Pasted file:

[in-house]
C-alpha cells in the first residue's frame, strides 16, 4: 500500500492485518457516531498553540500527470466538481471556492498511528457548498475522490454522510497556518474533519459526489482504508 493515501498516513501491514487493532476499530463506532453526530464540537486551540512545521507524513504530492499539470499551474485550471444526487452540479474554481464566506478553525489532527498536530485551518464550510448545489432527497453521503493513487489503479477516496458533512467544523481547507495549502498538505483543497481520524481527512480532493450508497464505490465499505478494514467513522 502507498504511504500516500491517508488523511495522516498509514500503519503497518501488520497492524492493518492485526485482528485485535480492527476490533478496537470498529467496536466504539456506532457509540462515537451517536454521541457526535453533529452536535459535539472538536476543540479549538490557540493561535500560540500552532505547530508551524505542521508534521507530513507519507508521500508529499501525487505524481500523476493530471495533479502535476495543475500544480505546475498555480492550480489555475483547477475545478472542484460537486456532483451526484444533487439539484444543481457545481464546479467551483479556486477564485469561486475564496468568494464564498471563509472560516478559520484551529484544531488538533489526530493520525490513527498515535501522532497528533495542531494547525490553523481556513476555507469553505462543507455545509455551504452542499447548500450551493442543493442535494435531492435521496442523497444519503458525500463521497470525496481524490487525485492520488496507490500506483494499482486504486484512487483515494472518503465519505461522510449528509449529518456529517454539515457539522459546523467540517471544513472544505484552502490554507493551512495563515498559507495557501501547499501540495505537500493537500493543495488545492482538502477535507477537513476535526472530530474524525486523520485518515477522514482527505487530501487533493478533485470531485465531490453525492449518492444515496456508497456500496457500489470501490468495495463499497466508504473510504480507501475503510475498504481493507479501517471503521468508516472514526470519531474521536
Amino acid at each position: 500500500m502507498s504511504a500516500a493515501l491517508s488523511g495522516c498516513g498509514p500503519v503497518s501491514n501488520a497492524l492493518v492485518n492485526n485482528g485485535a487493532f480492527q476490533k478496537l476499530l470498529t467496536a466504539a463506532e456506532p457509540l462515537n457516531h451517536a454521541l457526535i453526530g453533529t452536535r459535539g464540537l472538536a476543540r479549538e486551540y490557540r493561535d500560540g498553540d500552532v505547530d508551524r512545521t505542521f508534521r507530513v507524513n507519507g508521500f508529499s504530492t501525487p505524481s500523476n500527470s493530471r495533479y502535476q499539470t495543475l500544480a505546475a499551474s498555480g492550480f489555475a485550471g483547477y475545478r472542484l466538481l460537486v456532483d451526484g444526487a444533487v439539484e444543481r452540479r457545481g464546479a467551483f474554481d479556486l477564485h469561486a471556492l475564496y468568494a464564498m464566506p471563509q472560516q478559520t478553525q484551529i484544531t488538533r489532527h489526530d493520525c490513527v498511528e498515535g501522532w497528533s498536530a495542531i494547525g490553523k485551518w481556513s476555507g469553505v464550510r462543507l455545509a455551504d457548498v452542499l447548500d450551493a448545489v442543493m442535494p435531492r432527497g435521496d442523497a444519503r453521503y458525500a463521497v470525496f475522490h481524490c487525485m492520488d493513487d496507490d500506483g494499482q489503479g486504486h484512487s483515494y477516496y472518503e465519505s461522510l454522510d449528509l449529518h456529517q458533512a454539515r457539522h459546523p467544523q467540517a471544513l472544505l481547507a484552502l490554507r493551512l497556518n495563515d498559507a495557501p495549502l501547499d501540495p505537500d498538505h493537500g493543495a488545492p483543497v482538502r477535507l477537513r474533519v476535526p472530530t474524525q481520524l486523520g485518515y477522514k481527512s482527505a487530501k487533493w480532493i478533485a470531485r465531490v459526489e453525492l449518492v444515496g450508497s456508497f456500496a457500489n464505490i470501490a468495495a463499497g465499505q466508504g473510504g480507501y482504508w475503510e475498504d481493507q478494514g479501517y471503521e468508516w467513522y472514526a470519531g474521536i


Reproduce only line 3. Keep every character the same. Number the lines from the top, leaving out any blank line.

Amino acid at each position: 500500500m502507498s504511504a500516500a493515501l491517508s488523511g495522516c498516513g498509514p500503519v503497518s501491514n501488520a497492524l492493518v492485518n492485526n485482528g485485535a487493532f480492527q476490533k478496537l476499530l470498529t467496536a466504539a463506532e456506532p457509540l462515537n457516531h451517536a454521541l457526535i453526530g453533529t452536535r459535539g464540537l472538536a476543540r479549538e486551540y490557540r493561535d500560540g498553540d500552532v505547530d508551524r512545521t505542521f508534521r507530513v507524513n507519507g508521500f508529499s504530492t501525487p505524481s500523476n500527470s493530471r495533479y502535476q499539470t495543475l500544480a505546475a499551474s498555480g492550480f489555475a485550471g483547477y475545478r472542484l466538481l460537486v456532483d451526484g444526487a444533487v439539484e444543481r452540479r457545481g464546479a467551483f474554481d479556486l477564485h469561486a471556492l475564496y468568494a464564498m464566506p471563509q472560516q478559520t478553525q484551529i484544531t488538533r489532527h489526530d493520525c490513527v498511528e498515535g501522532w497528533s498536530a495542531i494547525g490553523k485551518w481556513s476555507g469553505v464550510r462543507l455545509a455551504d457548498v452542499l447548500d450551493a448545489v442543493m442535494p435531492r432527497g435521496d442523497a444519503r453521503y458525500a463521497v470525496f475522490h481524490c487525485m492520488d493513487d496507490d500506483g494499482q489503479g486504486h484512487s483515494y477516496y472518503e465519505s461522510l454522510d449528509l449529518h456529517q458533512a454539515r457539522h459546523p467544523q467540517a471544513l472544505l481547507a484552502l490554507r493551512l497556518n495563515d498559507a495557501p495549502l501547499d501540495p505537500d498538505h493537500g493543495a488545492p483543497v482538502r477535507l477537513r474533519v476535526p472530530t474524525q481520524l486523520g485518515y477522514k481527512s482527505a487530501k487533493w480532493i478533485a470531485r465531490v459526489e453525492l449518492v444515496g450508497s456508497f456500496a457500489n464505490i470501490a468495495a463499497g465499505q466508504g473510504g480507501y482504508w475503510e475498504d481493507q478494514g479501517y471503521e468508516w467513522y472514526a470519531g474521536i